Genre: Space Opera, Science Fiction
Hardcover: 384 pages
Publisher: Tor Books; 1 edition
Publication Date: November 10, 2009
Author Website: Brenda Cooper
Wings of Creation is Brenda Cooper’s third solo novel, and continues the story of a misfit family of genetically altered humans living on a world having an aversion to all alterations of the human genome. In this third story, the entire family unit is headed off planet to their original homeworld of Silver’s Home. But political circumstances force them to change course to Lopali.
Lopali is a low-gravity world, and many of the humans who live there were genetically altered to have flight. With their wondrous wings, the Lopali citizens fill the skies with beauty. But there is a price to pay. The Lopali are sterile and are dependent on a company on Silver’s Home to give them more children. Joseph and his mentor Marcus must use their ability to read the wind streams of data that floats through the air of all the technology advanced civilizations of the Five Worlds and alter the very fabric of the Lopali’s genetic code. In exchange, they are to receive the Lopali’s assistance when the growing war between Silver’s Home and the fundamentalist planet of Islas.
Though I had not read the first two books, the short prologue at the beginning and the early conversations between characters are enough to give the setting and context of the story, though Cooper does a poor job (from a newcomer’s perspective) of getting the personality of the character’s across. Joseph, Alicia and Chelo are easy to understand, but their perspectives drive the entire novel. The other, supplemental characters are stock and have little form, passing each other like strangers in the night. To be fair, however, it is highly likely that these “stock” characters are not so two-dimensional, it is just that their dimensions were developed in previous novels, to which I am unable to attest.
Cooper is a futurist, and her philosophical bent is fairly evident in the story. The story of Lopali’s people is a thinly veiled analogy for much that is going on culturally and politically in the world today full of oversimplified solutions. Though Cooper makes a compelling argument for her point of view, the careful reader will easily identify the parts of the narrative that are story – the stuff that entertains – and the parts that are nothing more than Cooper making a point about a particular issue. But such tales are not necessarily bad storytelling, or else no one would read the work of C. S. Lewis.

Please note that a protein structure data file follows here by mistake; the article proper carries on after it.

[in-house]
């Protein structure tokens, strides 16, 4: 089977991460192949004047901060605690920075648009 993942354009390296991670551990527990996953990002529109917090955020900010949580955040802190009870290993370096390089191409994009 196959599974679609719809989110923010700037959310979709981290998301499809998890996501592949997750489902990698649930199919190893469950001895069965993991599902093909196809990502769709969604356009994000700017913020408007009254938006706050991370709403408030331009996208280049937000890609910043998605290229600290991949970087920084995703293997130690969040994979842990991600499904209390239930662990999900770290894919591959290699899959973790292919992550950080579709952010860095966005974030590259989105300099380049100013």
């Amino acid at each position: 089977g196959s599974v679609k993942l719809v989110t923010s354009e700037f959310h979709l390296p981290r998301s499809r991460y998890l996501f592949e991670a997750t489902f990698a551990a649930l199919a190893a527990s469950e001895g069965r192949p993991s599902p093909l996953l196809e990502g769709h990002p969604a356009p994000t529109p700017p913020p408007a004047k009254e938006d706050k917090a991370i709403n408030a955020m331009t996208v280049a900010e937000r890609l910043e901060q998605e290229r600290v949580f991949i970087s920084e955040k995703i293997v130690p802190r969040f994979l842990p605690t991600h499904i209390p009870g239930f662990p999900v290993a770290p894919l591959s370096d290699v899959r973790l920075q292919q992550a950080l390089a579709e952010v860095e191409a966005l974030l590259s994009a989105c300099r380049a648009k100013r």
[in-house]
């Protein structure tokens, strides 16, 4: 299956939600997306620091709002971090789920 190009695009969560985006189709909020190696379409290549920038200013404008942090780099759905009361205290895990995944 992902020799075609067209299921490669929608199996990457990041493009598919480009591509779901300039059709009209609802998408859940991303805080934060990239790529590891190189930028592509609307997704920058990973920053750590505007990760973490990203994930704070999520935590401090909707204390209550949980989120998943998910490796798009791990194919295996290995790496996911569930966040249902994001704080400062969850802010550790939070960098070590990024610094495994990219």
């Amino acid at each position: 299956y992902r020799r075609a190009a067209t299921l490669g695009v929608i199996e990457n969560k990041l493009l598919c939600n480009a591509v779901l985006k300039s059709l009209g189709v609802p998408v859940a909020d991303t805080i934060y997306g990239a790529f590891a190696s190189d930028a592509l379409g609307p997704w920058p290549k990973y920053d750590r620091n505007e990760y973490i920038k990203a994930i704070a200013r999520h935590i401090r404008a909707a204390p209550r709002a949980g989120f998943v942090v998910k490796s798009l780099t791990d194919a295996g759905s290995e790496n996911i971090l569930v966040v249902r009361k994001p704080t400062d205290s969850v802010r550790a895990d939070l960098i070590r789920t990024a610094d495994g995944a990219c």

I did like Cooper’s world. It shares a lot on common with some of the Van Rijn stories of Poul Anderson, or the stories of planetary exploration by Andre Norton. It is scientifically based, fulfills one of the most basic dreams of humanity – that of self-powered flight – and does not depict its citizenry as monolithic in form, function, or goals. It explores deep issues while being fairly entertaining, and also maintains a sense of wonder about space travel and human technological advancement.
The story itself was unexciting to me, as I simply could not connect deeply with the characters. Joseph was an overly feminized male, being exceptionally empathetic in such a way that he indistinguishable from the tow female points of view. His sister – also empathetic in her demeanor – is a fairly interesting character who is mother, wife, and a sister who looks at the bigger picture that the gifted Joseph seems blind to. Joseph’s lover Alicia is a risk-taker, and Cooper does a good job of making her loyalties to the family unit thin, and in doing so creating a bit of tension in the tale.
Cooper explores what it means to be human by exploring what isn’t and in doing so does more to illuminate the human condition than any bit of “realistic” fiction ever could. However, I felt the story was overlong, dragging in the parts when Cooper pauses to have debates about what they are doing or having experiences of Zen among the beauty of Lopali. The lack of any significant element to create suspense (most of the suspense is implied from the previous novels rather than directly created in the novel itself) makes this a slow read. I think that Cooper posits some interesting questions in Wings of Creation, but the narrative is ultimately just a pause before a storm, getting he characters too a point where the action and suspense really start. Wings of Creation simply has a bad case of “middle book” syndrome, and readers would do well to read its predecessors first.